Partenaires

CRMBM



Search

On this website

On the whole CNRS Web

CNRS

AMU
AMU

Home page > Directory

DUHAMEL Guillaume

CNRS Research Associate (CR1)
PhD in Physics, HDR

Myelin Imaging research group leader

guillaume.duhamel@univ-amu.fr
Phone : +33 491 386 260 / 324 813
Key Words
- Inhomogenous Magnetization Transfer (ihMT)
- MR Physics / MR Method developments
- Perfusion Imaging (Arterial Spin Labeling)
- Quantitative Brain Multimodal imaging

ihMT (inhomogenous Magnetization Transfer imaging) Project


The objective of this project is the development of a new quantitative technique to assess in vivo myelin content with MRI. Despite its high clinical relevance such a tool does not exist yet. The proposed method, completely original, is based on magnetization transfer and relies on the capacity to isolate the contribution of inhomogeneously broadened components of the NMR spectrum that are usually ignored in traditionnal MT models. This technique is referred to as inhomogeneous Magnetization Transfer (ihMT).
  • ihMT project team

    - Guillaume Duhamel, PhD (CNRS Research Associate)
    - Olivier Girard, PhD (AMU Research Engineer)
    - Arnaud Le Troter, PhD (CNRS Research Engineer)
    - Valentin Prevost, PhD student, Neurosciences
    - Samira Mchinda, PhD student, Neurosciences
    - Victor Carvalho, PhD student, Neurosciences
BIDMC, Harvard Medical School
- David C. Alsop, PhD, Pr. of Radiology
- Gopal Varma, PhD
    • Past Trainees
    • 2017
      - Maeva Cotinat, M2 trainee / Neurology fellow- Master of Neurosciences, Aix-Marseille University
      - Robin Draveny, M2 trainee/4th year of INP, Phelma Engineer School, Grenoble University
    • 2016
      - Elise Van Obberghen, M2 trainee / Neurologist fellow- Master of Neurosciences, Aix-Marseille University
    • 2015
      - Yunfei Yang, M2 trainee/4th year of UTC Compiègne Engineer School (Compiègne)
      -  Charles-Henri Andrieu, M1 trainee, International Master of photonics (POESII-Europhotonics), Aix-Marseille University
    • 2014
      - Guilherme Ribeiro, M2 trainee/4th year of Polytech Engineer School (Marseille)
  • ihMT project Grant Supports
    • ANR - Agence Nationale pour la Recherche- AAPG 2017
      verISMO: Validation of inhomogeneous Magnetization Transfer (ihMT) as a specific and sensitive in vivo myelin biomarker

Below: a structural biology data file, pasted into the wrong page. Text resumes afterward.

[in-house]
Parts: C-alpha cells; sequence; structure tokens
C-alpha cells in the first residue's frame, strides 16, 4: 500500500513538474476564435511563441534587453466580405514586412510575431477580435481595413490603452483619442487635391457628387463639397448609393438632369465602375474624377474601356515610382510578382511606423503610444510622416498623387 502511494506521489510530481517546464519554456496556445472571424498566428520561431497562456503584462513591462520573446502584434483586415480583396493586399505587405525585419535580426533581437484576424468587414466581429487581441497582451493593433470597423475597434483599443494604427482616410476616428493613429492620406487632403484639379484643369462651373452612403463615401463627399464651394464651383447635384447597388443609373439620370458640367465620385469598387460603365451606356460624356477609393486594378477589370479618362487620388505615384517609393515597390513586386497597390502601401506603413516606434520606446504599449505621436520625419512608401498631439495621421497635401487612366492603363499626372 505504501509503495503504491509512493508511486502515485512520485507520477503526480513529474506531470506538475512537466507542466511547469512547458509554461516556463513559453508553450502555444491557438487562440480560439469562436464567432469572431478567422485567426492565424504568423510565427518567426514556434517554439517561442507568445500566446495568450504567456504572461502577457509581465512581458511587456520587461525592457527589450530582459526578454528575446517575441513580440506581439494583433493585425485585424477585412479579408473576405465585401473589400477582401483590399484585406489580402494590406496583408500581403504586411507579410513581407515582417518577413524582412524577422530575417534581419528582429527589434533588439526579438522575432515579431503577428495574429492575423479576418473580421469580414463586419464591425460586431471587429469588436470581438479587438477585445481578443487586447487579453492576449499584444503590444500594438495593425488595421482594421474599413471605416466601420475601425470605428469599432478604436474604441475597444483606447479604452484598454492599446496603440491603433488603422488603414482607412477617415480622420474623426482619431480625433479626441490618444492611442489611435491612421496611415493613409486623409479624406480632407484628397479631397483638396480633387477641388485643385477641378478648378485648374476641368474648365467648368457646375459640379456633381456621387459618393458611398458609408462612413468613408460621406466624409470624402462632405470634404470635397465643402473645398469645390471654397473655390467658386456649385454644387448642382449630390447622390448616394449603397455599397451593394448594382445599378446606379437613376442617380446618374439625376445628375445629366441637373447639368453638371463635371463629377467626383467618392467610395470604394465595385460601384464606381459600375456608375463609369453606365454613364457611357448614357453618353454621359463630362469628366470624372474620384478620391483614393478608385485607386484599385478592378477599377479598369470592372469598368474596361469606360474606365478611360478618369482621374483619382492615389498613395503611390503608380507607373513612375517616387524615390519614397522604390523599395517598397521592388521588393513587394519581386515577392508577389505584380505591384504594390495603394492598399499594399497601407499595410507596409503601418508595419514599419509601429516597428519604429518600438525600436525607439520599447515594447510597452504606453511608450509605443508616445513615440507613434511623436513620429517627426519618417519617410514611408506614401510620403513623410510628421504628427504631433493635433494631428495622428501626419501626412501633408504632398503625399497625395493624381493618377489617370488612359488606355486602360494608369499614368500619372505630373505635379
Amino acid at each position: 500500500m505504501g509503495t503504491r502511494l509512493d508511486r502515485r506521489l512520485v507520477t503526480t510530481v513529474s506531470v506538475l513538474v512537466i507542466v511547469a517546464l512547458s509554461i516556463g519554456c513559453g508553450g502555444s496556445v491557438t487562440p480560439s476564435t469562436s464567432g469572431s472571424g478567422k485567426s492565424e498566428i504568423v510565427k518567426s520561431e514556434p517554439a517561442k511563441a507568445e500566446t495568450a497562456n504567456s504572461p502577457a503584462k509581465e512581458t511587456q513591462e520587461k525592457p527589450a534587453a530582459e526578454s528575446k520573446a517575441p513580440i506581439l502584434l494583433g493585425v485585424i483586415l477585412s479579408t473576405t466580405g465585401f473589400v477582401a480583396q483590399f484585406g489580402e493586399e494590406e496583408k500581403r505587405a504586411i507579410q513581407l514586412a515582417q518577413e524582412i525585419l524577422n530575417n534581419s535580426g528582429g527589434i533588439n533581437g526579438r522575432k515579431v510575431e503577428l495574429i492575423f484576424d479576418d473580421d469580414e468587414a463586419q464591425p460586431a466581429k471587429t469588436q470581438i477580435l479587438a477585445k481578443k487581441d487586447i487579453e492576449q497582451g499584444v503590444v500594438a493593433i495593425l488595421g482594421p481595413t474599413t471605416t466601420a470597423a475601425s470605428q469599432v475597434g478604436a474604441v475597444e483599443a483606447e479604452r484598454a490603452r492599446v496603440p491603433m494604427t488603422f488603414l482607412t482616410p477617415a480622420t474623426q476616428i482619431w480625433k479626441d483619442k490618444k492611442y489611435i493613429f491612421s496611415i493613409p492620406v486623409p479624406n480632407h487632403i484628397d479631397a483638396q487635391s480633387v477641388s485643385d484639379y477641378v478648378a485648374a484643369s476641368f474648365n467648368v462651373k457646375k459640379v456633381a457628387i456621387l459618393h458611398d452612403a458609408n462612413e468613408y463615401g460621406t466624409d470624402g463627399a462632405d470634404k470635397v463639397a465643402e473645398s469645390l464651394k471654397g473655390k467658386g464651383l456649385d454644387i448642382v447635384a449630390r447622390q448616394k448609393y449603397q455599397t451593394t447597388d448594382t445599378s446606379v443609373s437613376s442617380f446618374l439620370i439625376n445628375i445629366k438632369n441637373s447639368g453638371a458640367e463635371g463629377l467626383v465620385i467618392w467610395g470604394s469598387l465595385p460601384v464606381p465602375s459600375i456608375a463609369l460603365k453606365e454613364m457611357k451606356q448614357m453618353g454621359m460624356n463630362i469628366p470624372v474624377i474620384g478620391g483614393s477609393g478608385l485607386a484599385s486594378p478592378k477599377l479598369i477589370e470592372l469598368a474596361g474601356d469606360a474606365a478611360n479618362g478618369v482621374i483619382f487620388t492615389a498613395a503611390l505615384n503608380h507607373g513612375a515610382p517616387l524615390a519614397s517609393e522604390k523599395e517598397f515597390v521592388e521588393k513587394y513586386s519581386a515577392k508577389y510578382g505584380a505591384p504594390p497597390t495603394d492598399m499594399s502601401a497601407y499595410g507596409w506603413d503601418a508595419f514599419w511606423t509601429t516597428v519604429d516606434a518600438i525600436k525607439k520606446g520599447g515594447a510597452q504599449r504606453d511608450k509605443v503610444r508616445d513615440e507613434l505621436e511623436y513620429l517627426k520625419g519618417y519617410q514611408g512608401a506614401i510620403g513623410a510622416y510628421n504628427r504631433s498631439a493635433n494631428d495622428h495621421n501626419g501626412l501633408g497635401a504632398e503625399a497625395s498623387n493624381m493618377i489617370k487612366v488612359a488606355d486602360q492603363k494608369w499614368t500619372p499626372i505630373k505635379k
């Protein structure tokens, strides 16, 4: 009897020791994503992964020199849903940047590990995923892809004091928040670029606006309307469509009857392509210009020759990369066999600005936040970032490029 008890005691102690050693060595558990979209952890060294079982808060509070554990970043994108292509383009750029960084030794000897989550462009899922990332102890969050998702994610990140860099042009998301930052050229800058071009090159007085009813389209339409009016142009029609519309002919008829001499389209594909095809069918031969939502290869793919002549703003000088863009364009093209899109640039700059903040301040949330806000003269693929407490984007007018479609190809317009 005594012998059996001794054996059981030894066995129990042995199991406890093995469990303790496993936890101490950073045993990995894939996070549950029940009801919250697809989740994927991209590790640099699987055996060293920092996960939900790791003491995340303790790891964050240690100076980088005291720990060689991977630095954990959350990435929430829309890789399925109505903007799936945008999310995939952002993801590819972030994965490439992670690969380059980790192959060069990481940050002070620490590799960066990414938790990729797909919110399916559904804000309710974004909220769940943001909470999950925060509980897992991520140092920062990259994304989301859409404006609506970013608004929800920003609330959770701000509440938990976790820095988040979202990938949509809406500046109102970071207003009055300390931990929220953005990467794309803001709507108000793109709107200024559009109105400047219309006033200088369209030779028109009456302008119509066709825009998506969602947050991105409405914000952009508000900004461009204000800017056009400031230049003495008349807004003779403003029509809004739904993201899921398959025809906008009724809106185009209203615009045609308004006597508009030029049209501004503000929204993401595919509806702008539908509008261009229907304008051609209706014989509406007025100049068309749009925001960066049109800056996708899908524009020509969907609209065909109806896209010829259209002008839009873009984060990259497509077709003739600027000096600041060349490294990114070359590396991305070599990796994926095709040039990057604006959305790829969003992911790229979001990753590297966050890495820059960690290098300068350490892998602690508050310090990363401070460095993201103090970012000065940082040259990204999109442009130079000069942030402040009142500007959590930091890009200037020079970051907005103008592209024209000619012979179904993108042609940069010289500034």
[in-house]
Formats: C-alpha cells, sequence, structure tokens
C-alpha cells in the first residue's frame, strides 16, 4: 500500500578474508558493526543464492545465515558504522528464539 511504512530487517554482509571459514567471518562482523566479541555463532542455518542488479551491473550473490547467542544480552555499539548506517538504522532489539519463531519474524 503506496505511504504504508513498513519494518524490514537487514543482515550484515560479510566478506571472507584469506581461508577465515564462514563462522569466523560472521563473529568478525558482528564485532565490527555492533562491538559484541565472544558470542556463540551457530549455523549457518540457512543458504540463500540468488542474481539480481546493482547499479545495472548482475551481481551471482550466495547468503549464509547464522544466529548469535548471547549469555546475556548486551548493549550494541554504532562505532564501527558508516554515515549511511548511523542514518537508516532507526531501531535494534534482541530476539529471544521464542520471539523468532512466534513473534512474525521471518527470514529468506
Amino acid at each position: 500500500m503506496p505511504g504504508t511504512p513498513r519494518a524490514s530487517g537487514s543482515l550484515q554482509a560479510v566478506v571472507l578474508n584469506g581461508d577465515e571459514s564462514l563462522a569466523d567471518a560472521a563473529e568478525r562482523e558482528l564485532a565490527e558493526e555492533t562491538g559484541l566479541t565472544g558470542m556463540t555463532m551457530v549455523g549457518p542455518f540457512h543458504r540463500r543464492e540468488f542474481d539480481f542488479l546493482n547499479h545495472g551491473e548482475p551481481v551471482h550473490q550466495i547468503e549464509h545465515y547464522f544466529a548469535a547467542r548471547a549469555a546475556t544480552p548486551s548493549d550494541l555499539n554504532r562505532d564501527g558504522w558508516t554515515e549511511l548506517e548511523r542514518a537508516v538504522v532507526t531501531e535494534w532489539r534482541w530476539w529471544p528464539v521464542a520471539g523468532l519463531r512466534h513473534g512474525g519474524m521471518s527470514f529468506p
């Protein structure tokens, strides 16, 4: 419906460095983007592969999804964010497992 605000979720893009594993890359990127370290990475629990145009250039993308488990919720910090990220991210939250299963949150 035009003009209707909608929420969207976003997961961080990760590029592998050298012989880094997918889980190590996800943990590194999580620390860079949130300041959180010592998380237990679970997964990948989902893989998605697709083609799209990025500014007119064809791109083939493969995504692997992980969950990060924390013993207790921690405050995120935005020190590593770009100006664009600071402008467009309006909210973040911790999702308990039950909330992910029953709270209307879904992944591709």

• ARSEP - Fondation pour l’aide à la recherche sur la sclérose en Plaques- 2017
      Apport clinique du transfert d’aimantation inhomogène (ihMT) pour l’imagerie spécifique de la myéline dans la sclérose en plaques
    • SATT Sud Est - Sociéte Accélération Transfert de Technologies - 2017
      Application of inhomogeneous Magnetization Transfer (ihMT) MRI, a new myelin specific MRI contrast, to Multiple Sclerosis
      Maturation brevet PCT/EP2017/0156978 Method for enhancing the ihMT sensitivity of steady-state gradient echo acquisitions in an MRI system et brevet PCT/IB2017/000177 Method for improving spinal cord contrast in magnetic resonance imaging
    • European Union’s Horizon 2020 research and innovation programme under the Marie Skłodowska-Curie grant agreement No713750, COFUND 2016
      Investigation of magnetization transfer in myelin using magnetic resonance imaging and spectroscopy
    • IRME -Institut pour la Recherche sur la Moelle Epinière- 2016
      Specific Spinal Cord Myelin imaging by inhomogeneous Magnetization Transfer (ihMT) MRI
    • Réseau PACASEP, 2015
      Optimisation théorique et expérimentale de l’imagerie du transfert d’aimantation inhomogène par IRM en vue d’applications cliniques
    • ARSEP - Fondation pour l’aide à la recherche sur la sclérose en Plaques- 2015
      Development of a 3D inhomogeneous Magnetization Transfer (ihMT) technique, a new myelin specific MRI contrast, and first application to MS patients
    • Fondation A*MIDEX - (Investissements d’avenir), AAP « Excellence Academy – PhD Collegium » 2014, ANR-11-IDEX-0001-02
      Inhomogeneous Magnetization Transfer Imaging at high magnetic field (11.75T) for specific myelin imaging
    • IRME - Institut pour la Recherche sur la Moelle Epinière, 2012
      Mesure de la perfusion Médullaire par IRM pour la caractérisation des patients atteints de Traumatismes
  • ihMT project - Main Results

The ihMT project involves studies of underlying mechanisms and Physical characterization of this new contrast, validation of the technique as a myelin specific biomarker and Clinical applications.